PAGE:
UKTelehealthcare All IP Article
Rabbits in the Digital Headlights
In 2019 Openreach announced that by 2025 they were moving their landline customers from the country’s traditional telephone network, the ‘public switched telephone network’ (PSTN), to newer digital technology known as ‘voice over internet protocol’ (VoIP), which carries calls over a broadband connection.
Openreach understood that the migration from PSTN to VoIP would impact services such as security and fire alarms, telecare devices, retail payment terminals and equipment for monitoring and controlling networks which rely on some attributes of the PSTN that may not be fully replicated in VoIP-based platforms, and that this could have implications for both domestic and business customers.
Openreach, BT, Virgin and Ofcom have engaged with the telecare sector from the onset of the announcement with Talk Talk, OTA2 and NHSX now supporting both providers and suppliers of Technology Enabled Care Services (TECS). Despite the availability of test labs, online information, fact sheets, webinars and special interest groups there remains an underlining frustration, particularly within the provider sector, of what will or won’t work in the VoIP world!
Early focus tended to be on the compatibly of the home hubs working across the new VoIP networks and, as importantly, the issues around power failures and battery back-up when alarm units were connected to an IP router instead of telephone line. Although the home hubs (dispersed alarms) and hard-wired systems (scheme alarms) will be an important issue to address we also need to consider the issues around Alarm Monitoring Centres (ARCS) and their compatibility with digital protocols.
It is augured that during the COVID-19 pandemic the TECS industry moved forward five years in the space of three months to adapt their services to continue to support current service users, while also providing new services to support health and social care. Given the resilience, innovation and commitment shown by TECS providers and suppliers we should be able to address the challenges that the digital transformation programme will bring as long as we ensure that support, clear and concise information, commitment from central government and appropriate funding is available.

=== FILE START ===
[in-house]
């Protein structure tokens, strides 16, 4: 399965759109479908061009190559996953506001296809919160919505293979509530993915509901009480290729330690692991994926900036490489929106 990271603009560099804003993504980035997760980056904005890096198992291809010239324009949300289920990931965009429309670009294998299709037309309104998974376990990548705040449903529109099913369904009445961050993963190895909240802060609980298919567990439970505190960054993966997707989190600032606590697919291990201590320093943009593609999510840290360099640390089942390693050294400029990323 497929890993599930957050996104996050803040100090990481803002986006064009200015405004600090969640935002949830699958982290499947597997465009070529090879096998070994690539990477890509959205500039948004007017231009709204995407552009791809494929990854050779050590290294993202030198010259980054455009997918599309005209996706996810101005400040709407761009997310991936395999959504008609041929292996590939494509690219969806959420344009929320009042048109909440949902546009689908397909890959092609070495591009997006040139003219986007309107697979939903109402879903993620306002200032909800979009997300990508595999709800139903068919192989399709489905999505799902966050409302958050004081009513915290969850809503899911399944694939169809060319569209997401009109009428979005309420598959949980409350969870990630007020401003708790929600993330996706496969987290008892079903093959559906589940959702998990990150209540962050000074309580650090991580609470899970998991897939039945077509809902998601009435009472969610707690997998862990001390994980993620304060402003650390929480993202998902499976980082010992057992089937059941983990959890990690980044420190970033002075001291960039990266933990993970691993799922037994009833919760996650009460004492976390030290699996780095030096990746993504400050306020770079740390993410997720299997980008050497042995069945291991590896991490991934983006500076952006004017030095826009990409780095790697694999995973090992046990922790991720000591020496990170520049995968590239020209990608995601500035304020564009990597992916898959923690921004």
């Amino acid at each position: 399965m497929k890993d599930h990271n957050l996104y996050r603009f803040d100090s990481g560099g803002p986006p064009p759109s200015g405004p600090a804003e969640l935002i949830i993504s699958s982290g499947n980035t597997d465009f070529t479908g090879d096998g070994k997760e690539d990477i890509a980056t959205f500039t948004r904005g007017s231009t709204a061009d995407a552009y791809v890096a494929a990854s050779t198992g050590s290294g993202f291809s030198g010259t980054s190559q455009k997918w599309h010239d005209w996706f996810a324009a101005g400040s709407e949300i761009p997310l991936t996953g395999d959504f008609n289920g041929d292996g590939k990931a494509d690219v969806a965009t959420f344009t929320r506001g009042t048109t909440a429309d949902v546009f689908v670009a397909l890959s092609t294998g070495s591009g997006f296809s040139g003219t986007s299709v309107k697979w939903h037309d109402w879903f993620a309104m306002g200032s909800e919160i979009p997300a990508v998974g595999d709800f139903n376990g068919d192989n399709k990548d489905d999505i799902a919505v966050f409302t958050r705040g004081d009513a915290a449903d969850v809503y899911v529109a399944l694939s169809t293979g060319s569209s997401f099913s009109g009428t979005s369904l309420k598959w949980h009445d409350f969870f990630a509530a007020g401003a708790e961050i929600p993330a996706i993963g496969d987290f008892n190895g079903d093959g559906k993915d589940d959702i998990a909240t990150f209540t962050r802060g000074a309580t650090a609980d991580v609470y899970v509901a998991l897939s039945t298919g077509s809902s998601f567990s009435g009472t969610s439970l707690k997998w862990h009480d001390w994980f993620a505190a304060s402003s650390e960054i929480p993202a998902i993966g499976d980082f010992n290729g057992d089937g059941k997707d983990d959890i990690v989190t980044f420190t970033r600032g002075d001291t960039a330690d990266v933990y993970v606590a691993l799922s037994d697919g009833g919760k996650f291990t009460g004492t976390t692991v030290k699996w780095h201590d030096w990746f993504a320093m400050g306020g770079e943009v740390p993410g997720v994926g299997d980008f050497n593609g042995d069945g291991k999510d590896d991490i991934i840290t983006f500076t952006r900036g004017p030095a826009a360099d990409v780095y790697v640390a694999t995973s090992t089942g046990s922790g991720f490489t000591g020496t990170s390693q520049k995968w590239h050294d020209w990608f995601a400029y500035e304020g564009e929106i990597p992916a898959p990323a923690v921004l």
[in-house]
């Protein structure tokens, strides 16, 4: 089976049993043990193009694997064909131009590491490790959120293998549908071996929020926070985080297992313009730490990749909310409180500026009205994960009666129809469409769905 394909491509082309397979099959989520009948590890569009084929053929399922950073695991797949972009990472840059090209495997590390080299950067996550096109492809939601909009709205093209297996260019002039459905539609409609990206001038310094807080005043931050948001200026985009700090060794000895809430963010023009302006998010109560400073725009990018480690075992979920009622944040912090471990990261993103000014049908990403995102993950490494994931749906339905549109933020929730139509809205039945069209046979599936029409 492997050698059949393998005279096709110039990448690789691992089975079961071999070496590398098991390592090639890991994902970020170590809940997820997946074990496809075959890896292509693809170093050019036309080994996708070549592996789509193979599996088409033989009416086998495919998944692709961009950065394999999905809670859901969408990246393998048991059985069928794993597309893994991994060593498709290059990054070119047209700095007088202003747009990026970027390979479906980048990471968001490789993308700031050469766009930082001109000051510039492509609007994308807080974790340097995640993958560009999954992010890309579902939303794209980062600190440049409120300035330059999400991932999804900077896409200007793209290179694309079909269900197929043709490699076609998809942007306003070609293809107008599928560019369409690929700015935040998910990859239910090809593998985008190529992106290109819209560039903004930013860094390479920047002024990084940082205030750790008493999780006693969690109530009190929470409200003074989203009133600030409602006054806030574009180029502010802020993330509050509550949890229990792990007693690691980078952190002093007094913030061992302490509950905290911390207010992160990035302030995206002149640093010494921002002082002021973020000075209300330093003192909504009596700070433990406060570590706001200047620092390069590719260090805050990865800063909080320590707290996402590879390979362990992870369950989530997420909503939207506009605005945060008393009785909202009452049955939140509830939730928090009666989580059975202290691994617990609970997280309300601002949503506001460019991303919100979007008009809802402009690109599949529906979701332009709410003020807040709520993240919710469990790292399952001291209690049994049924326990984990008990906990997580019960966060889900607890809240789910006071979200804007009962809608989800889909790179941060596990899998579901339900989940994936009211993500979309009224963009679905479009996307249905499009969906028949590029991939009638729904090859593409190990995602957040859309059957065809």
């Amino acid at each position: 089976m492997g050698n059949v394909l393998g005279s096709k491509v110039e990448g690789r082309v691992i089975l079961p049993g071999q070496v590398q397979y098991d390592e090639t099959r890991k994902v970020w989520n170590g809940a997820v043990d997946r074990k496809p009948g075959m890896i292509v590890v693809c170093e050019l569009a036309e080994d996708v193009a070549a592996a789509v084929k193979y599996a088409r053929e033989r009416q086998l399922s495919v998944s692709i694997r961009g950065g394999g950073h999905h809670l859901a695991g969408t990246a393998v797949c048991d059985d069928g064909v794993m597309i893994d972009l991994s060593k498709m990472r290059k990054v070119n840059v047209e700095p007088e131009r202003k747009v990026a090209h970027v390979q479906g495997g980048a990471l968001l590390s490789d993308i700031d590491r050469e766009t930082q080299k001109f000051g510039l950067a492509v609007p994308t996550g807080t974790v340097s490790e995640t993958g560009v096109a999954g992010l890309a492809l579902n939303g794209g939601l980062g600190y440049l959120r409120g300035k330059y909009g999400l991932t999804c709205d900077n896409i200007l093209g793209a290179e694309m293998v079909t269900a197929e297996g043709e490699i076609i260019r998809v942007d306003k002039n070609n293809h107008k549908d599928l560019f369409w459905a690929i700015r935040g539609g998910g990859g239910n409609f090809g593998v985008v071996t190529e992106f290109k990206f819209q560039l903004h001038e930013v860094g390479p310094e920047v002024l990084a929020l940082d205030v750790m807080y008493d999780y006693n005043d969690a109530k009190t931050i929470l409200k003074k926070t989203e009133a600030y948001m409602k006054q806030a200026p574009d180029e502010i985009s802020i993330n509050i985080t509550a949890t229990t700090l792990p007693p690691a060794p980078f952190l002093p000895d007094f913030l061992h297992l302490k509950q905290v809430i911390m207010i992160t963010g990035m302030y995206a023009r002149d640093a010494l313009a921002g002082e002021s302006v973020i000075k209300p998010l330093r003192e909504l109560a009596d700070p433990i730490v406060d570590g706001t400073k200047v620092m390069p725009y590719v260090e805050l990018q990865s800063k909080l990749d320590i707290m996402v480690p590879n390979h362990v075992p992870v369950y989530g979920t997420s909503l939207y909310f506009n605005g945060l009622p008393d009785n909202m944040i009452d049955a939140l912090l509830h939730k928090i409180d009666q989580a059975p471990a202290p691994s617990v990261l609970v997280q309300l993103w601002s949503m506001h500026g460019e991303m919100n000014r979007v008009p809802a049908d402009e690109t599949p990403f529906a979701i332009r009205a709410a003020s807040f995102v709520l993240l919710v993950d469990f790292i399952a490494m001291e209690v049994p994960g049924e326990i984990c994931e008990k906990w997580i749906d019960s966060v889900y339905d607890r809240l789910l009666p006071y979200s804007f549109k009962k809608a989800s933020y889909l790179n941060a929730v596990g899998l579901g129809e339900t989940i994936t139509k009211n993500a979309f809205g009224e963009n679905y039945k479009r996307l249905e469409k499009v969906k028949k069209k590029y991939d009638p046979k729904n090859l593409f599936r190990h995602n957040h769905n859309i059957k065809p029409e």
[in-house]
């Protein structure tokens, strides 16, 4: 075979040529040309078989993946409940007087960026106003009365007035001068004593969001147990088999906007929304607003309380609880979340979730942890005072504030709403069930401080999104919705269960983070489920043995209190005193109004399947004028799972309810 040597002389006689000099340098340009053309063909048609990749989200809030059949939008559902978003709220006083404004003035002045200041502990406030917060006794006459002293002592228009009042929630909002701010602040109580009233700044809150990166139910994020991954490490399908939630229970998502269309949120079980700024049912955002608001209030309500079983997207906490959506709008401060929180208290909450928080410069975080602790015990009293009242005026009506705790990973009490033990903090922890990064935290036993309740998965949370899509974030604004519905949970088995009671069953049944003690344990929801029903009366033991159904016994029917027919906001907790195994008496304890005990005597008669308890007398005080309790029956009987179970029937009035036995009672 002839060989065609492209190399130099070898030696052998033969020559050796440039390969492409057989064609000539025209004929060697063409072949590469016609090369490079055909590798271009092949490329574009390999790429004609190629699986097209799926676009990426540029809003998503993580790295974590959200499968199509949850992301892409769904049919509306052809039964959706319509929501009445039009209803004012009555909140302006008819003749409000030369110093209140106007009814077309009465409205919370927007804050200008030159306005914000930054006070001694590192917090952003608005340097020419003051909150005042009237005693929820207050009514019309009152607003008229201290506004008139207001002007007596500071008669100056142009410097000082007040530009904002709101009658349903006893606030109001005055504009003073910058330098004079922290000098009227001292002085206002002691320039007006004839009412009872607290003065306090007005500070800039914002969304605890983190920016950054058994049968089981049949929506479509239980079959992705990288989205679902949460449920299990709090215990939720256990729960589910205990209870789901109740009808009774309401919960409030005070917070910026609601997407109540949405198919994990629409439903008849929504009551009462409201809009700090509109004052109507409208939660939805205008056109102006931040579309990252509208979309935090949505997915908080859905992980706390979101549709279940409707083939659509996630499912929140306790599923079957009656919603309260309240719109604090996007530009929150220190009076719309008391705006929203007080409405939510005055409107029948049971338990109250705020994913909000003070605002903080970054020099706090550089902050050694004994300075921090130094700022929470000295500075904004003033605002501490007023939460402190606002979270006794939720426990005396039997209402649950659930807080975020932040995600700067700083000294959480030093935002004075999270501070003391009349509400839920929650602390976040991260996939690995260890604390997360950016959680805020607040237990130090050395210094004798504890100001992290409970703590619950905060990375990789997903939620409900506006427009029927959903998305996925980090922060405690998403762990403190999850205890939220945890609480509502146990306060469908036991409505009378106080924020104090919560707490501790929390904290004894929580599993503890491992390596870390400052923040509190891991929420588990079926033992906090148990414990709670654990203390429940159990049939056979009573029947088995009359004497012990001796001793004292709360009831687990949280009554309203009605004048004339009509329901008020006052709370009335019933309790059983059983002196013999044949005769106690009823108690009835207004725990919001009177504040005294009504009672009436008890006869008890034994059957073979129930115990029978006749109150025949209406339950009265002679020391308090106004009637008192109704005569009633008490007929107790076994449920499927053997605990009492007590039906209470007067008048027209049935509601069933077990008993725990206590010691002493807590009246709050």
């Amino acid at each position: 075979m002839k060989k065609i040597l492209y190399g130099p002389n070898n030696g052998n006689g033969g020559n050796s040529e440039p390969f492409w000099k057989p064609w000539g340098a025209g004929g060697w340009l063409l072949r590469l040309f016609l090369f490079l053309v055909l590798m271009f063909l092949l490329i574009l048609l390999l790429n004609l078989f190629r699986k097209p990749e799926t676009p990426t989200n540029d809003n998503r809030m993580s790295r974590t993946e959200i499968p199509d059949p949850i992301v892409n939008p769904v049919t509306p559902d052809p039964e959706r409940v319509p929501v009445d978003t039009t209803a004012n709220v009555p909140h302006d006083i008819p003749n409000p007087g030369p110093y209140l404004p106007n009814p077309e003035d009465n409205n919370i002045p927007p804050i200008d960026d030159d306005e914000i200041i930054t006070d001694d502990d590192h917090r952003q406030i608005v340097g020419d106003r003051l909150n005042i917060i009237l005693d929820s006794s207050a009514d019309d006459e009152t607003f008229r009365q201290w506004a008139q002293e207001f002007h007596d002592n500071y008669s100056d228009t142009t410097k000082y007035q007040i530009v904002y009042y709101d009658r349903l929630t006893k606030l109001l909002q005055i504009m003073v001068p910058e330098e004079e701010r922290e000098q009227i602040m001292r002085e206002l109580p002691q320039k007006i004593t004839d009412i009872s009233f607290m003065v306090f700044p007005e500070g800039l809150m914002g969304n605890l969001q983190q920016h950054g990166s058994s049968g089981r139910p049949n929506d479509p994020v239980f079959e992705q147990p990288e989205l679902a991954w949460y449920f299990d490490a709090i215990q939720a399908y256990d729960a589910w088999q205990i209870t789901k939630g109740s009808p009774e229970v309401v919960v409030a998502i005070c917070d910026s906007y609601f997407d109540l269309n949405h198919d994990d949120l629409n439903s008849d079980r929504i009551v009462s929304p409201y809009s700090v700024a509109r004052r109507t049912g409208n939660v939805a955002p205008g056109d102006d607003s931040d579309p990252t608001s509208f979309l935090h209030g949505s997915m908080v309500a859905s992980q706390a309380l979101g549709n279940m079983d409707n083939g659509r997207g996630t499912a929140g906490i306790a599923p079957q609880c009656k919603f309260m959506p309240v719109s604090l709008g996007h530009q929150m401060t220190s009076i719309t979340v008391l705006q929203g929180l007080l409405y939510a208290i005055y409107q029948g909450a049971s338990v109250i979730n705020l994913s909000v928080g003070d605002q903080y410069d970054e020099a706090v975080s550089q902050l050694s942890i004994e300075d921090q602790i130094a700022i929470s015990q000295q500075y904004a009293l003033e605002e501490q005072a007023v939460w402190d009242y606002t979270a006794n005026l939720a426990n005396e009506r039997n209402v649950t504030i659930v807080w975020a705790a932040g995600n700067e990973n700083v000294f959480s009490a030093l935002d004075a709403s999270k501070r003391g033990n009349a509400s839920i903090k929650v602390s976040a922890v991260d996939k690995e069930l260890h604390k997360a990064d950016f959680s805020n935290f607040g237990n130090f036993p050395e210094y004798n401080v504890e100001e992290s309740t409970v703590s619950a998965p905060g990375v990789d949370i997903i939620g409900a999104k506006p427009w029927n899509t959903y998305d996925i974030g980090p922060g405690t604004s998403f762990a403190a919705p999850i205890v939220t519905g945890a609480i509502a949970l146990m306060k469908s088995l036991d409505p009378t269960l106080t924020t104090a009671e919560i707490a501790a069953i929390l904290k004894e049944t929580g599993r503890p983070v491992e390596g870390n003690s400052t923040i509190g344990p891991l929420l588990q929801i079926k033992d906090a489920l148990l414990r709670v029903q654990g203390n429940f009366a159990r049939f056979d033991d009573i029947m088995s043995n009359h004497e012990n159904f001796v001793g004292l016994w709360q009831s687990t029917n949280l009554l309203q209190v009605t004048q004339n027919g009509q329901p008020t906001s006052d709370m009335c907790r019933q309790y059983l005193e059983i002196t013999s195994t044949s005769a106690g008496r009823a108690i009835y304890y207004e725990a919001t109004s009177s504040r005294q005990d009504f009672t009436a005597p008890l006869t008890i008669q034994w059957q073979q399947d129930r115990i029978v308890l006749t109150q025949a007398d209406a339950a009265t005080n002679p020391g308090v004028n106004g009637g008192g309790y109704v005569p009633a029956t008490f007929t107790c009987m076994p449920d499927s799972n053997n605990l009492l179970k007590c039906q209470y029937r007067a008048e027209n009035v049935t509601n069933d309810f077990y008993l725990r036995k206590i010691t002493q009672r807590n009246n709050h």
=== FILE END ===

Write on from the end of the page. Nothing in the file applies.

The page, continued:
Going forward it is imperative that commissioners, procurement teams and TECS providers ensure that equipment purchased between now and 2025 is compatible with the All IP programme and suppliers need to ensure due diligence in guiding their customers through this process. There is also an important role to be played by the mobile communications providers as the dependency on SIM cards as a back-up become more widely used as a standard.
The impact of All IP on services such as security, fire alarms, retail payment terminals etc. is largely mitigated by the size of these industries and the commercial investment available. The TECS sector relies on a mixture of funding streams, mainly housing and social care, to support 1.8 million vulnerable people and their carers to live more independently, and therefore requires a different approach to ensure this transition is navigated with the minimum of risk and disruption to these services!
UKTelehealthcare (UKTHC), together with a number of other organisations in the TECS sector and the communications providers, have run a number of face-to-face events (pre-Covid) and virtual events since the pandemic to address the issues raised by the All IP transition, but we have to question how much the outcomes from these takes us forward to have a robust plan in which all the TECS sector has confidence.
UKTHC has dedicated our next forum to this subject which will be held on Tuesday 21st September from 11:00 to 13:00, where there will be sixteen industry experts from leading TECS Suppliers, Communications Providers, Mobile Communications Provides, NHSX, Ofcom, OTA2 and Openreach.
This is a FREE and open event which will give the industry not only the chance to question the panellists about the challenges to your services, but also to give us your thoughts and ideas on how we can support the TECS industry over the next three years.